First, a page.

How Long: 2.5 hours during Pacific Gray Whale migration season (February to May) and 4.5 hours the rest of the year
How Much: $109 for adults and $65 for children for the 4.5 hour cruises, and $65 for adults and $45 for children (ages 5-12) for the 2.5 hour cruises
In addition to regular sunset and coastal cruises, Celebration Cruises offers a whale watching cruise during the Spring Gray whale migration season (February to May).
They offer a guarantee that if you don’t see a whale on your tour, you can come back the following season (year) for free.
This isn’t as flexible as Condor Express’s guarantee, which they offer all year-round.
Their focus is on total comfort, as their multi level yacht offers cushions on all of the seating as well as first class options that give you access to the upper deck and drink and boarding priority.
There’s also a full cocktail bar on board so they live up to the “celebration” in their name!
Great for couples and those wanting the first-class experience.
When: Mid-February to Mid-May
How Long: 2 hours
How Much: $50 for adults and $40 for children ($55 for first class tickets, available to ages 12 and up).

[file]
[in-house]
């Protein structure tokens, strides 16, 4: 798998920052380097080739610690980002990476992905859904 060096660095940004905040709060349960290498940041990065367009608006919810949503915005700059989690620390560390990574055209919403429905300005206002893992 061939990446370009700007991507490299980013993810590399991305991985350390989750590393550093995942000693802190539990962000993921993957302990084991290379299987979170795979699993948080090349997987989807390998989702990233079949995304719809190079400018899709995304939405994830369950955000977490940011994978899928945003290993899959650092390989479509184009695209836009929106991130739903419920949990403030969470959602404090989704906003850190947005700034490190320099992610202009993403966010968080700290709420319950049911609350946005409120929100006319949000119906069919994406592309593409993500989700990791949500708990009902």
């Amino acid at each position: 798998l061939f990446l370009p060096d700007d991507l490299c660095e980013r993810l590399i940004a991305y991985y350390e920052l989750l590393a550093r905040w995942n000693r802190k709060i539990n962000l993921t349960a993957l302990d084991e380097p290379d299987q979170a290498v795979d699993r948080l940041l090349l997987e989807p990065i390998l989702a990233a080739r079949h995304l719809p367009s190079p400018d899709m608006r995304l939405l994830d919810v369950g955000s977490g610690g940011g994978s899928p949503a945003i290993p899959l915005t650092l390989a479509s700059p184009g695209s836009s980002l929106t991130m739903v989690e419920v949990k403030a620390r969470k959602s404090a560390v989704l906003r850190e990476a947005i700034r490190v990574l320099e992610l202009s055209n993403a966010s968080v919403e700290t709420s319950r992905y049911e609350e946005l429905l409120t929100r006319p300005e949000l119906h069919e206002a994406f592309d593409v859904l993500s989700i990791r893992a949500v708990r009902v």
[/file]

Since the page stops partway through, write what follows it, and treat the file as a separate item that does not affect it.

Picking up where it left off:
This seasonal whale watching cruise takes you on the Double Dolphin, a mid-sized catamaran (good for stabilization in rougher waters) that will let you get up close to the Spring Pacific Gray Whale migration!
This Santa Barbara whale tour is offered twice daily and a bar on board has drinks and gourmet snacks for sale if you need something to munch on while you enjoy the sightings of some of the largest animals on the planet.
When: Mid-February to Mid-May
How Long: 2.5 hours
How Much: $65 for adults and $45 for children 12 and under
Based in Oxnard, just south of Santa Barbara, this is a great seasonal whale watching tour if you’re staying closer to this area or want to take the tour as a stop on a trip from Santa Barbara to Los Angeles.
This is primarily a dolphin spotting tour for most of the year, but during those migration months from mid February to mid May, it also doubles as a whale watching tour as the whales will be abundant in the water and easier to spot.
They do not guarantee whale sightings at any point in the year unlike some other companies, but are a great choice if you’re based in Oxnard and offer private charter options on their boat and are a much more intimate experience with room for 12 people rather than 50+ like on some of the others.
When: Mid-February to Mid-May for possible whale sightings, but run tour years round
How Long: 60 – 90 minutes
How Much: $69 for 60 minutes and $89 for 90 minutes
Captain Jack’s are one of the only other Santa Barbara whale watching tours that operate year-round in addition to the Condor Express.
Captain Jack’s offer everything throughout the year from wine tours to sunset tours and kayaking tours, but when it comes to whale watching, they’ve also got you covered!